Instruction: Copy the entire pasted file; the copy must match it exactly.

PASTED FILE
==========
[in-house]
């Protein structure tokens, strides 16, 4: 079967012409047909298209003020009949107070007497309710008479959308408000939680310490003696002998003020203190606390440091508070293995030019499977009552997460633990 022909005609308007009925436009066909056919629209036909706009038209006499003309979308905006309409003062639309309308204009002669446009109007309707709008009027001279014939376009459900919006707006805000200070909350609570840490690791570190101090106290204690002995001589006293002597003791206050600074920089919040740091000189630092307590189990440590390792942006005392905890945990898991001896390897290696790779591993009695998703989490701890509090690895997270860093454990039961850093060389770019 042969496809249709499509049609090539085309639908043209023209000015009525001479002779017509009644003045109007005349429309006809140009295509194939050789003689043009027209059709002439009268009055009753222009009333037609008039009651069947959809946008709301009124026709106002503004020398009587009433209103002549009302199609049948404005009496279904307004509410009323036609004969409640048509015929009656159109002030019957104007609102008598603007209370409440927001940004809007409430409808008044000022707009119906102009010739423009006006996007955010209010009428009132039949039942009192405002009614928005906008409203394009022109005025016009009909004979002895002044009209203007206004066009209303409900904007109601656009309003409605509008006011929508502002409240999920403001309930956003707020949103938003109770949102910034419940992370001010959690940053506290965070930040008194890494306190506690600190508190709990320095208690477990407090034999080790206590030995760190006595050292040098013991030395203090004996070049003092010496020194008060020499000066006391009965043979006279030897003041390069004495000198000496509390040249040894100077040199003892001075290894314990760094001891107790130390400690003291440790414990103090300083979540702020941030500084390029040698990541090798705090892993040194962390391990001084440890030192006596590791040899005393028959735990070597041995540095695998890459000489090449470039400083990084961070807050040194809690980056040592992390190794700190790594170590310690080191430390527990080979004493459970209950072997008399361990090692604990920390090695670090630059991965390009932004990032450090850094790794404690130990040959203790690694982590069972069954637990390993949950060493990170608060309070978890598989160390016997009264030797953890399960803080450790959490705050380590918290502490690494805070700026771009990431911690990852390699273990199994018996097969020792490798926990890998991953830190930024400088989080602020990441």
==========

[in-house]
């Protein structure tokens, strides 16, 4: 079967012409047909298209003020009949107070007497309710008479959308408000939680310490003696002998003020203190606390440091508070293995030019499977009552997460633990 022909005609308007009925436009066909056919629209036909706009038209006499003309979308905006309409003062639309309308204009002669446009109007309707709008009027001279014939376009459900919006707006805000200070909350609570840490690791570190101090106290204690002995001589006293002597003791206050600074920089919040740091000189630092307590189990440590390792942006005392905890945990898991001896390897290696790779591993009695998703989490701890509090690895997270860093454990039961850093060389770019 042969496809249709499509049609090539085309639908043209023209000015009525001479002779017509009644003045109007005349429309006809140009295509194939050789003689043009027209059709002439009268009055009753222009009333037609008039009651069947959809946008709301009124026709106002503004020398009587009433209103002549009302199609049948404005009496279904307004509410009323036609004969409640048509015929009656159109002030019957104007609102008598603007209370409440927001940004809007409430409808008044000022707009119906102009010739423009006006996007955010209010009428009132039949039942009192405002009614928005906008409203394009022109005025016009009909004979002895002044009209203007206004066009209303409900904007109601656009309003409605509008006011929508502002409240999920403001309930956003707020949103938003109770949102910034419940992370001010959690940053506290965070930040008194890494306190506690600190508190709990320095208690477990407090034999080790206590030995760190006595050292040098013991030395203090004996070049003092010496020194008060020499000066006391009965043979006279030897003041390069004495000198000496509390040249040894100077040199003892001075290894314990760094001891107790130390400690003291440790414990103090300083979540702020941030500084390029040698990541090798705090892993040194962390391990001084440890030192006596590791040899005393028959735990070597041995540095695998890459000489090449470039400083990084961070807050040194809690980056040592992390190794700190790594170590310690080191430390527990080979004493459970209950072997008399361990090692604990920390090695670090630059991965390009932004990032450090850094790794404690130990040959203790690694982590069972069954637990390993949950060493990170608060309070978890598989160390016997009264030797953890399960803080450790959490705050380590918290502490690494805070700026771009990431911690990852390699273990199994018996097969020792490798926990890998991953830190930024400088989080602020990441």